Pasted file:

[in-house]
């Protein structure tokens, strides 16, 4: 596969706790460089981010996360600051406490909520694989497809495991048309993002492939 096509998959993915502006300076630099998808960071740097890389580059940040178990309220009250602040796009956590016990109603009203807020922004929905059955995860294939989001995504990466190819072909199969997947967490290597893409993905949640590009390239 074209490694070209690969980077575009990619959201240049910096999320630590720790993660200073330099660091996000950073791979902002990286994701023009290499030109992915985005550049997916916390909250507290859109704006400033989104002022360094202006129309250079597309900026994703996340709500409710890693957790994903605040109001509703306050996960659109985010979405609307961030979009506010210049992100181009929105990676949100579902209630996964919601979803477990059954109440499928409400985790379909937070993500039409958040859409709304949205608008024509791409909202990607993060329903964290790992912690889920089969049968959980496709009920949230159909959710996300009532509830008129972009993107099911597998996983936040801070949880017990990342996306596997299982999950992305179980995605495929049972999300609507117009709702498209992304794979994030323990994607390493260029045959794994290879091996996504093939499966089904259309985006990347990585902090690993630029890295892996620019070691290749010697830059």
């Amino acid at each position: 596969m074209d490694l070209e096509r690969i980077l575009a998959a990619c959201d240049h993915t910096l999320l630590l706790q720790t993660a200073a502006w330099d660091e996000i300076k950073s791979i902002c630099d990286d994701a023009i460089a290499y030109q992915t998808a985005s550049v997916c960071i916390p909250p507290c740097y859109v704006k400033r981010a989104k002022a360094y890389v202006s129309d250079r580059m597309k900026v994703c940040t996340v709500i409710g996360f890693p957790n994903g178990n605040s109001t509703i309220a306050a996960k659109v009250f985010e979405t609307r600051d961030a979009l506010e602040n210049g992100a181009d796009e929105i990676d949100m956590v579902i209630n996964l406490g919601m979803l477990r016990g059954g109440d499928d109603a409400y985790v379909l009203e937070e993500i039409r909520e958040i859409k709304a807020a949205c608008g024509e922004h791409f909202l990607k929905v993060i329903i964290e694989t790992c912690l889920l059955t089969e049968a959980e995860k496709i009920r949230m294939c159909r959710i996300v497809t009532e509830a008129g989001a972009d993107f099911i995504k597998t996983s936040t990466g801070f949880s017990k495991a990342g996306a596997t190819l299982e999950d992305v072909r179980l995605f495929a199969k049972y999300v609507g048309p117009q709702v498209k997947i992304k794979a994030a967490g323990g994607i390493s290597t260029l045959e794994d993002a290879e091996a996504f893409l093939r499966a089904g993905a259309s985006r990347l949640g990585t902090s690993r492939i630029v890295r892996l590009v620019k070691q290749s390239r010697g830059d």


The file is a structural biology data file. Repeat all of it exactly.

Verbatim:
[in-house]
């Protein structure tokens, strides 16, 4: 596969706790460089981010996360600051406490909520694989497809495991048309993002492939 096509998959993915502006300076630099998808960071740097890389580059940040178990309220009250602040796009956590016990109603009203807020922004929905059955995860294939989001995504990466190819072909199969997947967490290597893409993905949640590009390239 074209490694070209690969980077575009990619959201240049910096999320630590720790993660200073330099660091996000950073791979902002990286994701023009290499030109992915985005550049997916916390909250507290859109704006400033989104002022360094202006129309250079597309900026994703996340709500409710890693957790994903605040109001509703306050996960659109985010979405609307961030979009506010210049992100181009929105990676949100579902209630996964919601979803477990059954109440499928409400985790379909937070993500039409958040859409709304949205608008024509791409909202990607993060329903964290790992912690889920089969049968959980496709009920949230159909959710996300009532509830008129972009993107099911597998996983936040801070949880017990990342996306596997299982999950992305179980995605495929049972999300609507117009709702498209992304794979994030323990994607390493260029045959794994290879091996996504093939499966089904259309985006990347990585902090690993630029890295892996620019070691290749010697830059």
């Amino acid at each position: 596969m074209d490694l070209e096509r690969i980077l575009a998959a990619c959201d240049h993915t910096l999320l630590l706790q720790t993660a200073a502006w330099d660091e996000i300076k950073s791979i902002c630099d990286d994701a023009i460089a290499y030109q992915t998808a985005s550049v997916c960071i916390p909250p507290c740097y859109v704006k400033r981010a989104k002022a360094y890389v202006s129309d250079r580059m597309k900026v994703c940040t996340v709500i409710g996360f890693p957790n994903g178990n605040s109001t509703i309220a306050a996960k659109v009250f985010e979405t609307r600051d961030a979009l506010e602040n210049g992100a181009d796009e929105i990676d949100m956590v579902i209630n996964l406490g919601m979803l477990r016990g059954g109440d499928d109603a409400y985790v379909l009203e937070e993500i039409r909520e958040i859409k709304a807020a949205c608008g024509e922004h791409f909202l990607k929905v993060i329903i964290e694989t790992c912690l889920l059955t089969e049968a959980e995860k496709i009920r949230m294939c159909r959710i996300v497809t009532e509830a008129g989001a972009d993107f099911i995504k597998t996983s936040t990466g801070f949880s017990k495991a990342g996306a596997t190819l299982e999950d992305v072909r179980l995605f495929a199969k049972y999300v609507g048309p117009q709702v498209k997947i992304k794979a994030a967490g323990g994607i390493s290597t260029l045959e794994d993002a290879e091996a996504f893409l093939r499966a089904g993905a259309s985006r990347l949640g990585t902090s690993r492939i630029v890295r892996l590009v620019k070691q290749s390239r010697g830059d």